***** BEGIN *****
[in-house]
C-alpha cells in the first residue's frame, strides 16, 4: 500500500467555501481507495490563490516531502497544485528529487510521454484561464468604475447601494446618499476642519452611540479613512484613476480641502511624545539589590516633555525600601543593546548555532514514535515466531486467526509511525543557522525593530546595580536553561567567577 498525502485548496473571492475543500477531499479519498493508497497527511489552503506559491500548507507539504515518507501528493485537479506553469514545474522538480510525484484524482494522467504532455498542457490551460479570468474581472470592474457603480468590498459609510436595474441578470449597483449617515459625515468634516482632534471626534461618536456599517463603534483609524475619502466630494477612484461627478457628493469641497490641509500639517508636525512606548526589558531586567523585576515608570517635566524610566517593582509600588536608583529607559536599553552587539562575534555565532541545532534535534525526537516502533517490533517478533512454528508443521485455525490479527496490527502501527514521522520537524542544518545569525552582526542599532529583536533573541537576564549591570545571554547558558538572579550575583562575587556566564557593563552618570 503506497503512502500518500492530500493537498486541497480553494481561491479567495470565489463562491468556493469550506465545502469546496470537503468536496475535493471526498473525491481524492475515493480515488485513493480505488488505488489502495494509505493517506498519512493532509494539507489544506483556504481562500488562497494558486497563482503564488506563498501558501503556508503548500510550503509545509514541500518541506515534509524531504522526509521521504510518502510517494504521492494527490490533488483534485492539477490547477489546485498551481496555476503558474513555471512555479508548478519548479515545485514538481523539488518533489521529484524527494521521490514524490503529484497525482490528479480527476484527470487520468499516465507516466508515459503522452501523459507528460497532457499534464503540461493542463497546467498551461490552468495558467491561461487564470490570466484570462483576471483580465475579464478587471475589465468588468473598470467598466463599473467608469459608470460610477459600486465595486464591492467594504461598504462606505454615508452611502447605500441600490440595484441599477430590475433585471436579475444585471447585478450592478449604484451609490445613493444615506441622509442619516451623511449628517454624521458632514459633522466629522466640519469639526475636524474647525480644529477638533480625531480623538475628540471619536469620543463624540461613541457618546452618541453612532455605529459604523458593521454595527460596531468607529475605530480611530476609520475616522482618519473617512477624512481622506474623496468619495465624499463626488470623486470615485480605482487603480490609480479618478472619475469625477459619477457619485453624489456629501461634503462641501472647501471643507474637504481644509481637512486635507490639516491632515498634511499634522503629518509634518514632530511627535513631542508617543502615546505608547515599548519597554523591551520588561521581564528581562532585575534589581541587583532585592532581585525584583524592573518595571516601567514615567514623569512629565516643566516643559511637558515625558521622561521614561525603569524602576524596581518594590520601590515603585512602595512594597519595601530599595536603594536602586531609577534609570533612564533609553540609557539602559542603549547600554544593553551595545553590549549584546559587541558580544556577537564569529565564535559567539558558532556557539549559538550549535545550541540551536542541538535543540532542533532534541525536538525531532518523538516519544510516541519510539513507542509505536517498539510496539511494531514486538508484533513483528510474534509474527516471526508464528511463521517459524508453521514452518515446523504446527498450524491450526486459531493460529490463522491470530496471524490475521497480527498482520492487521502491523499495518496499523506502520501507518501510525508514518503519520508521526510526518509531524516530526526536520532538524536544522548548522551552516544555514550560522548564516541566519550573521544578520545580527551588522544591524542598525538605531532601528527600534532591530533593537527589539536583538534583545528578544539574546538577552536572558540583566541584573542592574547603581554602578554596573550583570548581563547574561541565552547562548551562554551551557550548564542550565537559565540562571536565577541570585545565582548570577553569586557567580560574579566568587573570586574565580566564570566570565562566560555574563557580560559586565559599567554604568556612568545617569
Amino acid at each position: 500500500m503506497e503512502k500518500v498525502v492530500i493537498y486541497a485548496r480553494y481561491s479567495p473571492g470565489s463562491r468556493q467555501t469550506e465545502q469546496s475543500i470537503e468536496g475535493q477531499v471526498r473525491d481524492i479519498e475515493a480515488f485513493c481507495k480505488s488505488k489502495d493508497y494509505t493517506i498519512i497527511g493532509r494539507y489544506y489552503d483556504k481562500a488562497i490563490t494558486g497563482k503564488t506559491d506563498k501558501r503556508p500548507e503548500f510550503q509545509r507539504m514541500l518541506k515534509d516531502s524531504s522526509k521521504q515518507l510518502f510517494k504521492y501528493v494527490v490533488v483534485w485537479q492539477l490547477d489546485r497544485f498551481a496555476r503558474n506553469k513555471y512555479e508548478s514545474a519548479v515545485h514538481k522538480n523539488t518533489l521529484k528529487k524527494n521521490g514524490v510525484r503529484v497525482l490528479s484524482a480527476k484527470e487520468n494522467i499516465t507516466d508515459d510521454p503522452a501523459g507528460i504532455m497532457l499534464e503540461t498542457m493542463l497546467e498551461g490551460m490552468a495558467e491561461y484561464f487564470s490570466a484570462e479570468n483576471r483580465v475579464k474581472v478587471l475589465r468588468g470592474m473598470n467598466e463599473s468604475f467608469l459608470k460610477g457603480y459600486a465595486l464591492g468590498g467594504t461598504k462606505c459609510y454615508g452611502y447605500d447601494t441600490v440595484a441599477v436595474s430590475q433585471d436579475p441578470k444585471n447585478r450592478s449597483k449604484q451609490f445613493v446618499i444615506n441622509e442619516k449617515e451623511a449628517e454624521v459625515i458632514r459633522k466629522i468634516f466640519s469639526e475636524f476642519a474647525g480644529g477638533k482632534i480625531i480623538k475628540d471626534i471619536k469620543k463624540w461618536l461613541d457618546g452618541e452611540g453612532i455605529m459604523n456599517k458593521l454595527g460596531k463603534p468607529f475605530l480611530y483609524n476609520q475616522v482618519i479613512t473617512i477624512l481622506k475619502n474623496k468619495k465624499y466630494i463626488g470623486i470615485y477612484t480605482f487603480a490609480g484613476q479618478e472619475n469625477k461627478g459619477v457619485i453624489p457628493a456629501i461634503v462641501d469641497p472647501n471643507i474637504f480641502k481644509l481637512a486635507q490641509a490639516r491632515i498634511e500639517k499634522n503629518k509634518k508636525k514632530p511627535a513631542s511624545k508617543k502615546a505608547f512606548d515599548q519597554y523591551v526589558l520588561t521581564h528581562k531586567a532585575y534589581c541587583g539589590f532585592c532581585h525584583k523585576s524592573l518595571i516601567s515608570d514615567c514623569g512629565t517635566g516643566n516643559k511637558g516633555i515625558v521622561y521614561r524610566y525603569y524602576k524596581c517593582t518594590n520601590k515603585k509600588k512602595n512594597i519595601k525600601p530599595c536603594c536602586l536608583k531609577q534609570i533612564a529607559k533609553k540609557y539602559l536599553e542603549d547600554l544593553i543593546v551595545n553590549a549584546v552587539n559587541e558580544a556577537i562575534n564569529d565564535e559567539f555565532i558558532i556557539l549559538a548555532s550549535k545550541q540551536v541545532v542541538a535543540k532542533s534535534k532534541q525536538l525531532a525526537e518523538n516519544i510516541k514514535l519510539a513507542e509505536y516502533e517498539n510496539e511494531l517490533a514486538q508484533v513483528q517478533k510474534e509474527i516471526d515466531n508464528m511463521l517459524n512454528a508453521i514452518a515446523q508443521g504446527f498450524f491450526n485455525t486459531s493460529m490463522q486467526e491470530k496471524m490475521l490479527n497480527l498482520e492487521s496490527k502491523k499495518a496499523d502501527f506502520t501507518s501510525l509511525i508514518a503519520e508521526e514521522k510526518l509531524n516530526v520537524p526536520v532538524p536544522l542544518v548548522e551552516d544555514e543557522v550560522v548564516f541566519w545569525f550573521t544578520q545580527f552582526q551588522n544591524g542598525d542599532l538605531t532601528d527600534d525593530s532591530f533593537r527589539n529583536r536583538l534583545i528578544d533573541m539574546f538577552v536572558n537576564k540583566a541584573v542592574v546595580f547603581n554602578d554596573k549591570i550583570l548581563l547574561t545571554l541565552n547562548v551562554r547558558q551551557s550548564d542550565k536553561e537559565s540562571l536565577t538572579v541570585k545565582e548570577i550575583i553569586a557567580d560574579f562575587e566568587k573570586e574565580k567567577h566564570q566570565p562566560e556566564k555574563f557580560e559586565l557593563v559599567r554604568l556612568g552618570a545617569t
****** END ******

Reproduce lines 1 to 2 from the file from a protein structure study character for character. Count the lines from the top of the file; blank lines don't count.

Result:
[in-house]
C-alpha cells in the first residue's frame, strides 16, 4: 500500500467555501481507495490563490516531502497544485528529487510521454484561464468604475447601494446618499476642519452611540479613512484613476480641502511624545539589590516633555525600601543593546548555532514514535515466531486467526509511525543557522525593530546595580536553561567567577 498525502485548496473571492475543500477531499479519498493508497497527511489552503506559491500548507507539504515518507501528493485537479506553469514545474522538480510525484484524482494522467504532455498542457490551460479570468474581472470592474457603480468590498459609510436595474441578470449597483449617515459625515468634516482632534471626534461618536456599517463603534483609524475619502466630494477612484461627478457628493469641497490641509500639517508636525512606548526589558531586567523585576515608570517635566524610566517593582509600588536608583529607559536599553552587539562575534555565532541545532534535534525526537516502533517490533517478533512454528508443521485455525490479527496490527502501527514521522520537524542544518545569525552582526542599532529583536533573541537576564549591570545571554547558558538572579550575583562575587556566564557593563552618570 503506497503512502500518500492530500493537498486541497480553494481561491479567495470565489463562491468556493469550506465545502469546496470537503468536496475535493471526498473525491481524492475515493480515488485513493480505488488505488489502495494509505493517506498519512493532509494539507489544506483556504481562500488562497494558486497563482503564488506563498501558501503556508503548500510550503509545509514541500518541506515534509524531504522526509521521504510518502510517494504521492494527490490533488483534485492539477490547477489546485498551481496555476503558474513555471512555479508548478519548479515545485514538481523539488518533489521529484524527494521521490514524490503529484497525482490528479480527476484527470487520468499516465507516466508515459503522452501523459507528460497532457499534464503540461493542463497546467498551461490552468495558467491561461487564470490570466484570462483576471483580465475579464478587471475589465468588468473598470467598466463599473467608469459608470460610477459600486465595486464591492467594504461598504462606505454615508452611502447605500441600490440595484441599477430590475433585471436579475444585471447585478450592478449604484451609490445613493444615506441622509442619516451623511449628517454624521458632514459633522466629522466640519469639526475636524474647525480644529477638533480625531480623538475628540471619536469620543463624540461613541457618546452618541453612532455605529459604523458593521454595527460596531468607529475605530480611530476609520475616522482618519473617512477624512481622506474623496468619495465624499463626488470623486470615485480605482487603480490609480479618478472619475469625477459619477457619485453624489456629501461634503462641501472647501471643507474637504481644509481637512486635507490639516491632515498634511499634522503629518509634518514632530511627535513631542508617543502615546505608547515599548519597554523591551520588561521581564528581562532585575534589581541587583532585592532581585525584583524592573518595571516601567514615567514623569512629565516643566516643559511637558515625558521622561521614561525603569524602576524596581518594590520601590515603585512602595512594597519595601530599595536603594536602586531609577534609570533612564533609553540609557539602559542603549547600554544593553551595545553590549549584546559587541558580544556577537564569529565564535559567539558558532556557539549559538550549535545550541540551536542541538535543540532542533532534541525536538525531532518523538516519544510516541519510539513507542509505536517498539510496539511494531514486538508484533513483528510474534509474527516471526508464528511463521517459524508453521514452518515446523504446527498450524491450526486459531493460529490463522491470530496471524490475521497480527498482520492487521502491523499495518496499523506502520501507518501510525508514518503519520508521526510526518509531524516530526526536520532538524536544522548548522551552516544555514550560522548564516541566519550573521544578520545580527551588522544591524542598525538605531532601528527600534532591530533593537527589539536583538534583545528578544539574546538577552536572558540583566541584573542592574547603581554602578554596573550583570548581563547574561541565552547562548551562554551551557550548564542550565537559565540562571536565577541570585545565582548570577553569586557567580560574579566568587573570586574565580566564570566570565562566560555574563557580560559586565559599567554604568556612568545617569